Now they are working together again with an action-packed reimagining of the swashbuckling adventure. "I'm very proud of my husband," she says almost unprompted after I sit down. "He went outside his comfort zone and really made the most unbelievable, modern, beautiful, luscious film you can imagine. It's definitely the best Three Musketeers film we've had to date. But I am a little biased."
She talks of her character, M'lady de Winter, of being a very strong, independent and modern woman battling to survive in the chauvinistic 17th-Century world she inhabits, but then again it's a very modern telling of the tale, complete with some class of flying boat/hot-air balloon, a plentiful supply of explosions and action scenes that play as a cross between The Matrix and Mission Impossible.
One scene in particular sees Jovovich acrobatically manoeuvre her way through a narrow corridor laced with dangerous piano wire while wearing a corset and little else. In another she evades a hail of bullets dressed in a 17th-Century ball gown.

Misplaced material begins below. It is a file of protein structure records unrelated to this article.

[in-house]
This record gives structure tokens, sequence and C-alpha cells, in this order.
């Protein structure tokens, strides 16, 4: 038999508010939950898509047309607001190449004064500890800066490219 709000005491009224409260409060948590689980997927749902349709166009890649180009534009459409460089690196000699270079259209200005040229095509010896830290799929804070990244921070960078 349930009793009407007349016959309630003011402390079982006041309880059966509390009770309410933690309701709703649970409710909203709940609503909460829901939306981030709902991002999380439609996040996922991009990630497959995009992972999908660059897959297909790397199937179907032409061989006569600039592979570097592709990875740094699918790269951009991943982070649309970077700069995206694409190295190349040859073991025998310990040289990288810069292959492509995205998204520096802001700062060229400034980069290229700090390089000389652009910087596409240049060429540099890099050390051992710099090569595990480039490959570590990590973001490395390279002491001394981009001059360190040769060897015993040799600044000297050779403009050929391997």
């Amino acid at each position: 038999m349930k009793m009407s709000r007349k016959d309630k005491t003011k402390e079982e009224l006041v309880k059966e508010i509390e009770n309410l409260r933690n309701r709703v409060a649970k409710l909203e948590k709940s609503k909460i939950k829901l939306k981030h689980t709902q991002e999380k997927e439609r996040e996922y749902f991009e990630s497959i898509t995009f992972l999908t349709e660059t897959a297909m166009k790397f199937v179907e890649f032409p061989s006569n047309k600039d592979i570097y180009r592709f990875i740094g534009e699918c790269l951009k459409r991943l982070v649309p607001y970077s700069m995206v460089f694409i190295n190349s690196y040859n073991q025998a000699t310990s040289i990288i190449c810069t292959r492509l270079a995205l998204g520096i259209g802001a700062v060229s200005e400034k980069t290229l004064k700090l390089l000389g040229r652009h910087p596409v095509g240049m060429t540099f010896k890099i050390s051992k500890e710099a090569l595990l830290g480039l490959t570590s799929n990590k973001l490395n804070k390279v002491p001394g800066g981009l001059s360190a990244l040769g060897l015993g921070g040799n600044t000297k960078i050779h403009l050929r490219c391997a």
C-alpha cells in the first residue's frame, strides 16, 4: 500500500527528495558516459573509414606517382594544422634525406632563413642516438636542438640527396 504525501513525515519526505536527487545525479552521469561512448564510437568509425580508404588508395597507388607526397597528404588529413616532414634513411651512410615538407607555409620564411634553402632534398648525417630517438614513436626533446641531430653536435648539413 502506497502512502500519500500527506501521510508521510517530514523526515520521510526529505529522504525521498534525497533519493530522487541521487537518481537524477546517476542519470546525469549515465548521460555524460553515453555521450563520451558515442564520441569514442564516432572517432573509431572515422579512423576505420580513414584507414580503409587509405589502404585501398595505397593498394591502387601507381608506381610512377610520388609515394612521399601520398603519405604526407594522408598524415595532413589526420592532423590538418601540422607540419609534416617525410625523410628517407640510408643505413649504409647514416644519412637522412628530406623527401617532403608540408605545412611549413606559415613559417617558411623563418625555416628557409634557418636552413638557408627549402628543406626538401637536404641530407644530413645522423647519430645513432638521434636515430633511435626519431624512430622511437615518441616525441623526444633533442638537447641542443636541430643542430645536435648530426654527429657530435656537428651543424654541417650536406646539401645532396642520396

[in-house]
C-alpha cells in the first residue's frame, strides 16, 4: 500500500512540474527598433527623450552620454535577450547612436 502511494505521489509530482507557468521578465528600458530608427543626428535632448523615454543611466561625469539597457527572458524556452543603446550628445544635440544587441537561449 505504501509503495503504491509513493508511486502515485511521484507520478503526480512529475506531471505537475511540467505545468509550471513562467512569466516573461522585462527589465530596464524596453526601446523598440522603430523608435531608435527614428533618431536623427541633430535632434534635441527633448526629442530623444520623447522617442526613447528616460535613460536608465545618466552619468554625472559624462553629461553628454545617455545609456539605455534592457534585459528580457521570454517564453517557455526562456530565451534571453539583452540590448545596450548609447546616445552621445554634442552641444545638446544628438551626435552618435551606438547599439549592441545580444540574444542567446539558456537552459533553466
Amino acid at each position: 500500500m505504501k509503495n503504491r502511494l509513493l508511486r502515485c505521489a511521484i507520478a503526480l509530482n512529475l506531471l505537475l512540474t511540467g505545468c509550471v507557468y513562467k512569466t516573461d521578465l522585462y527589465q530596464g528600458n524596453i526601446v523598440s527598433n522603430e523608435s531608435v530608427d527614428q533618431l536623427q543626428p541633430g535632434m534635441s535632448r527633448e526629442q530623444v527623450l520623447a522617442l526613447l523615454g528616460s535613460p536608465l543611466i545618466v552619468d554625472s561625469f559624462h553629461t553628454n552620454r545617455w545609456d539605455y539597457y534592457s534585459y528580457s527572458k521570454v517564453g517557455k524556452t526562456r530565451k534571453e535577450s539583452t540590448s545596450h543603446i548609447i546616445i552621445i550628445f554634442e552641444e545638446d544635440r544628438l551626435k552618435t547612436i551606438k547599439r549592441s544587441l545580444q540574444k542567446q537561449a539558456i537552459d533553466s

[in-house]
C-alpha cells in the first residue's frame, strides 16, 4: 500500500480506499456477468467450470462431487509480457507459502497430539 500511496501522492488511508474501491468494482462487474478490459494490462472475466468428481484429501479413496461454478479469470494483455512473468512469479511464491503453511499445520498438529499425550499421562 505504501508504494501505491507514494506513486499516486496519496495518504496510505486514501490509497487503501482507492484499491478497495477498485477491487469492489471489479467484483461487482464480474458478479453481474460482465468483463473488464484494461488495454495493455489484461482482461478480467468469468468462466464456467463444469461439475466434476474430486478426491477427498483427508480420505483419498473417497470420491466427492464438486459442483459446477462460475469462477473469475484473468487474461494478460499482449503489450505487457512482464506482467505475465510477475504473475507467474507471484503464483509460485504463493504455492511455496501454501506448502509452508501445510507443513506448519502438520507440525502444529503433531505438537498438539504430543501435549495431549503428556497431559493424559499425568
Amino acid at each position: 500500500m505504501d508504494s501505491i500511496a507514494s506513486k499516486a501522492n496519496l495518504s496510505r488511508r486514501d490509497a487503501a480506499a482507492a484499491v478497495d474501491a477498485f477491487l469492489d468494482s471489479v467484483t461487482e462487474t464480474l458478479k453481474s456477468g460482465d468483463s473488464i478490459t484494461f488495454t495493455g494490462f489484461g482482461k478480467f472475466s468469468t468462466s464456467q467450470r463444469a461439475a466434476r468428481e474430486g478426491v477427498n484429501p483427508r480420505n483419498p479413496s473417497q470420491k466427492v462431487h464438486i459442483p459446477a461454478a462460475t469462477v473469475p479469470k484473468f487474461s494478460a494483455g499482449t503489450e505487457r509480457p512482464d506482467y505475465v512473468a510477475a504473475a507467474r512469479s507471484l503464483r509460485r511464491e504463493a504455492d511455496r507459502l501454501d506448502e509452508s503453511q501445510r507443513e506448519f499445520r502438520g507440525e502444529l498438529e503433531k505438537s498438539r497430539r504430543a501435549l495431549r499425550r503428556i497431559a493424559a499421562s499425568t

"To do those scenes in a corset or in a big, 30lb skirt is one of the most challenging things I've ever done," she says. She later says that they are some are the most traditional scenes anyone has ever done. She may have a point. Bruce Willis's grubby vests are no match for Jovovich's decadent dresses.
This manifestation of Alexandre Dumas's novel might make traditionalists wince but the rescue act comes in the form of the sharp script and outstanding performances from a cast that includes the brilliant Christoph Waltz, Orlando Bloom and Matthew Macfayden.
And then there's Jovovich as the sassy and unscrupulous M'lady who, through a combination of stealth and seduction, manages to play everyone off against one another for her own gain.